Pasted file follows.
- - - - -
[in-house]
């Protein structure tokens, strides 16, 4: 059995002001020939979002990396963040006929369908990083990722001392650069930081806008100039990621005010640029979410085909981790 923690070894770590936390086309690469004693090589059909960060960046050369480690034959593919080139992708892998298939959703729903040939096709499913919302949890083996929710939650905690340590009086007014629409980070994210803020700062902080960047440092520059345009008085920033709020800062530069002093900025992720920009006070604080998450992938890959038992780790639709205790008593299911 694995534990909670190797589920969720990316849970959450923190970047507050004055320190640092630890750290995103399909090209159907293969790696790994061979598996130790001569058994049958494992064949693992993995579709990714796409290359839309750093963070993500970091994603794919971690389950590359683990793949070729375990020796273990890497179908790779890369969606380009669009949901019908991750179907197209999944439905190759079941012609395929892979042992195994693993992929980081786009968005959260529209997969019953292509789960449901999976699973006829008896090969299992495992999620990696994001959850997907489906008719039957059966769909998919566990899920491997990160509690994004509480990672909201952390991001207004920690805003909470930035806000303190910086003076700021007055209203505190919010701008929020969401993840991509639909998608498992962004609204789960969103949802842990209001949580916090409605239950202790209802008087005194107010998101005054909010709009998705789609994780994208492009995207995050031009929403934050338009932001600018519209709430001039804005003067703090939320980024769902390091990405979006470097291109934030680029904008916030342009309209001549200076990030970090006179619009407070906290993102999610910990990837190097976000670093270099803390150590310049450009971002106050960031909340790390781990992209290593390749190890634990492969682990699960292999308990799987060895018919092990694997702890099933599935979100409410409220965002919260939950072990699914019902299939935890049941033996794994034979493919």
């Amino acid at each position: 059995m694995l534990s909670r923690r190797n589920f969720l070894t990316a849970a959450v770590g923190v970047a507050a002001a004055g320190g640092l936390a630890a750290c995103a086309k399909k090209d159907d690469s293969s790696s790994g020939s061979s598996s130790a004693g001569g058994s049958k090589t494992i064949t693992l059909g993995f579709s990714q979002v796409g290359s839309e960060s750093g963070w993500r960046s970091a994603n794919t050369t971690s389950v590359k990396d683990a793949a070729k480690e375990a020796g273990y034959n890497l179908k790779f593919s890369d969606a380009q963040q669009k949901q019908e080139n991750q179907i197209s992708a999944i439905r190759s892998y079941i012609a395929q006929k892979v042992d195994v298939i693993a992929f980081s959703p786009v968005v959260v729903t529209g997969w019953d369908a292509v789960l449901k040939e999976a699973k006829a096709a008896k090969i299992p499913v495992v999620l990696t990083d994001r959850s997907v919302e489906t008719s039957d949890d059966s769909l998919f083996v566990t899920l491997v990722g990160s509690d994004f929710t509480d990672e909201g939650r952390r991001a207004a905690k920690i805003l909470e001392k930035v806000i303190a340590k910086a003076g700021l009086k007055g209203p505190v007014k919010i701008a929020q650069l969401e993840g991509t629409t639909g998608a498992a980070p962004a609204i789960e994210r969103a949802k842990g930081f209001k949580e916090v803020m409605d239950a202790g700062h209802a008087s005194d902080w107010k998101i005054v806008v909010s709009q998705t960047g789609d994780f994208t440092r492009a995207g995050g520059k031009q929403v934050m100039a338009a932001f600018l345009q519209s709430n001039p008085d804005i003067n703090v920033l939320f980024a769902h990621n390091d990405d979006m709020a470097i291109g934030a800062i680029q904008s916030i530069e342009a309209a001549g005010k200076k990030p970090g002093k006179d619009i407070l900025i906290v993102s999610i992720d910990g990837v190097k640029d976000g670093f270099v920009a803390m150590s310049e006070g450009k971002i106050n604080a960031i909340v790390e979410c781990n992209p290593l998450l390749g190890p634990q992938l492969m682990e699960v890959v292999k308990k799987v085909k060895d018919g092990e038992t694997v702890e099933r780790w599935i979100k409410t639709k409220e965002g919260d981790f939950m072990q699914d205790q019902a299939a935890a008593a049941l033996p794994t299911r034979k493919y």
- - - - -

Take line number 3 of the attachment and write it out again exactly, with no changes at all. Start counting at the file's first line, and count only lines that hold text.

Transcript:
């Amino acid at each position: 059995m694995l534990s909670r923690r190797n589920f969720l070894t990316a849970a959450v770590g923190v970047a507050a002001a004055g320190g640092l936390a630890a750290c995103a086309k399909k090209d159907d690469s293969s790696s790994g020939s061979s598996s130790a004693g001569g058994s049958k090589t494992i064949t693992l059909g993995f579709s990714q979002v796409g290359s839309e960060s750093g963070w993500r960046s970091a994603n794919t050369t971690s389950v590359k990396d683990a793949a070729k480690e375990a020796g273990y034959n890497l179908k790779f593919s890369d969606a380009q963040q669009k949901q019908e080139n991750q179907i197209s992708a999944i439905r190759s892998y079941i012609a395929q006929k892979v042992d195994v298939i693993a992929f980081s959703p786009v968005v959260v729903t529209g997969w019953d369908a292509v789960l449901k040939e999976a699973k006829a096709a008896k090969i299992p499913v495992v999620l990696t990083d994001r959850s997907v919302e489906t008719s039957d949890d059966s769909l998919f083996v566990t899920l491997v990722g990160s509690d994004f929710t509480d990672e909201g939650r952390r991001a207004a905690k920690i805003l909470e001392k930035v806000i303190a340590k910086a003076g700021l009086k007055g209203p505190v007014k919010i701008a929020q650069l969401e993840g991509t629409t639909g998608a498992a980070p962004a609204i789960e994210r969103a949802k842990g930081f209001k949580e916090v803020m409605d239950a202790g700062h209802a008087s005194d902080w107010k998101i005054v806008v909010s709009q998705t960047g789609d994780f994208t440092r492009a995207g995050g520059k031009q929403v934050m100039a338009a932001f600018l345009q519209s709430n001039p008085d804005i003067n703090v920033l939320f980024a769902h990621n390091d990405d979006m709020a470097i291109g934030a800062i680029q904008s916030i530069e342009a309209a001549g005010k200076k990030p970090g002093k006179d619009i407070l900025i906290v993102s999610i992720d910990g990837v190097k640029d976000g670093f270099v920009a803390m150590s310049e006070g450009k971002i106050n604080a960031i909340v790390e979410c781990n992209p290593l998450l390749g190890p634990q992938l492969m682990e699960v890959v292999k308990k799987v085909k060895d018919g092990e038992t694997v702890e099933r780790w599935i979100k409410t639709k409220e965002g919260d981790f939950m072990q699914d205790q019902a299939a935890a008593a049941l033996p794994t299911r034979k493919y």